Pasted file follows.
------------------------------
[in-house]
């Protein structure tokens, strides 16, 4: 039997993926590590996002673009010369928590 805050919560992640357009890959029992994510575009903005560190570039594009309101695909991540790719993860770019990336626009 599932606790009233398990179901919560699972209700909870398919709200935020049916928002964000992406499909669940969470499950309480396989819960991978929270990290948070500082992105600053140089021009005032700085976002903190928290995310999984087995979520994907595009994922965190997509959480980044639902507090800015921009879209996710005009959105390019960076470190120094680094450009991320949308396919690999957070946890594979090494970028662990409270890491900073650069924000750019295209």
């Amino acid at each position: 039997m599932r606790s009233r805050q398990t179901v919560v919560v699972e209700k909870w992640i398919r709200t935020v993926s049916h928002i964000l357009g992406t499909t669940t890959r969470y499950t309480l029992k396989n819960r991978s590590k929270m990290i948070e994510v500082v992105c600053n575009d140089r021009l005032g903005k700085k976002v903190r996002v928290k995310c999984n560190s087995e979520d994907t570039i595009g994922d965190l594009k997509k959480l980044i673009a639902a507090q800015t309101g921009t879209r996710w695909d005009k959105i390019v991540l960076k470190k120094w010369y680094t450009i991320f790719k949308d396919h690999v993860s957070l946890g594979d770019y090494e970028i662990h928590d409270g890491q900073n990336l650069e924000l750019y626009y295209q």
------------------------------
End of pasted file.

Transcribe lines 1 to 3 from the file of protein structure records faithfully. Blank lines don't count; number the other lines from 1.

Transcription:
[in-house]
């Protein structure tokens, strides 16, 4: 039997993926590590996002673009010369928590 805050919560992640357009890959029992994510575009903005560190570039594009309101695909991540790719993860770019990336626009 599932606790009233398990179901919560699972209700909870398919709200935020049916928002964000992406499909669940969470499950309480396989819960991978929270990290948070500082992105600053140089021009005032700085976002903190928290995310999984087995979520994907595009994922965190997509959480980044639902507090800015921009879209996710005009959105390019960076470190120094680094450009991320949308396919690999957070946890594979090494970028662990409270890491900073650069924000750019295209």
């Amino acid at each position: 039997m599932r606790s009233r805050q398990t179901v919560v919560v699972e209700k909870w992640i398919r709200t935020v993926s049916h928002i964000l357009g992406t499909t669940t890959r969470y499950t309480l029992k396989n819960r991978s590590k929270m990290i948070e994510v500082v992105c600053n575009d140089r021009l005032g903005k700085k976002v903190r996002v928290k995310c999984n560190s087995e979520d994907t570039i595009g994922d965190l594009k997509k959480l980044i673009a639902a507090q800015t309101g921009t879209r996710w695909d005009k959105i390019v991540l960076k470190k120094w010369y680094t450009i991320f790719k949308d396919h690999v993860s957070l946890g594979d770019y090494e970028i662990h928590d409270g890491q900073n990336l650069e924000l750019y626009y295209q």